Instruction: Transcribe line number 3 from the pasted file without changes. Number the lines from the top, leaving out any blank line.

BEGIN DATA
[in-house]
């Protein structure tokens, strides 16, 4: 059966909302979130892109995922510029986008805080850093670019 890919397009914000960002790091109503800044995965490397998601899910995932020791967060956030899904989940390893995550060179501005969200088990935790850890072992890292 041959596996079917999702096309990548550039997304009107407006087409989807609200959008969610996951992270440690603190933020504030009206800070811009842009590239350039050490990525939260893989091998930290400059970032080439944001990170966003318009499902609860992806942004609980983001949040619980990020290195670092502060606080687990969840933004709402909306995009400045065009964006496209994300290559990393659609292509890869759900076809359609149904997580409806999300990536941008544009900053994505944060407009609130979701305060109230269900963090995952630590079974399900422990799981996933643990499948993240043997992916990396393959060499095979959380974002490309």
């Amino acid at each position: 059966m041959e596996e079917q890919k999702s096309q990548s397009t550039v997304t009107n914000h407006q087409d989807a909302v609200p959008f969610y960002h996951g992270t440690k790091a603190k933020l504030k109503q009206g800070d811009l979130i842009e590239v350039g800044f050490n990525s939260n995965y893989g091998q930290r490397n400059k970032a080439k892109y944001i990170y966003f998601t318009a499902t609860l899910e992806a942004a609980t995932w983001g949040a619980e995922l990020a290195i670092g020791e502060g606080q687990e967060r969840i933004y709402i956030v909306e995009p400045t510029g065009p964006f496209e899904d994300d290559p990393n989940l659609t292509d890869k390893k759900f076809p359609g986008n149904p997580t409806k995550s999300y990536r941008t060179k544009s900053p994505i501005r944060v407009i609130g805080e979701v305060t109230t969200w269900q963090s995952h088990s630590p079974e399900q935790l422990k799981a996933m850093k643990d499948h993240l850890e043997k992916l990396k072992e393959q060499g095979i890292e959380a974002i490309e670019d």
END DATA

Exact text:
């Amino acid at each position: 059966m041959e596996e079917q890919k999702s096309q990548s397009t550039v997304t009107n914000h407006q087409d989807a909302v609200p959008f969610y960002h996951g992270t440690k790091a603190k933020l504030k109503q009206g800070d811009l979130i842009e590239v350039g800044f050490n990525s939260n995965y893989g091998q930290r490397n400059k970032a080439k892109y944001i990170y966003f998601t318009a499902t609860l899910e992806a942004a609980t995932w983001g949040a619980e995922l990020a290195i670092g020791e502060g606080q687990e967060r969840i933004y709402i956030v909306e995009p400045t510029g065009p964006f496209e899904d994300d290559p990393n989940l659609t292509d890869k390893k759900f076809p359609g986008n149904p997580t409806k995550s999300y990536r941008t060179k544009s900053p994505i501005r944060v407009i609130g805080e979701v305060t109230t969200w269900q963090s995952h088990s630590p079974e399900q935790l422990k799981a996933m850093k643990d499948h993240l850890e043997k992916l990396k072992e393959q060499g095979i890292e959380a974002i490309e670019d």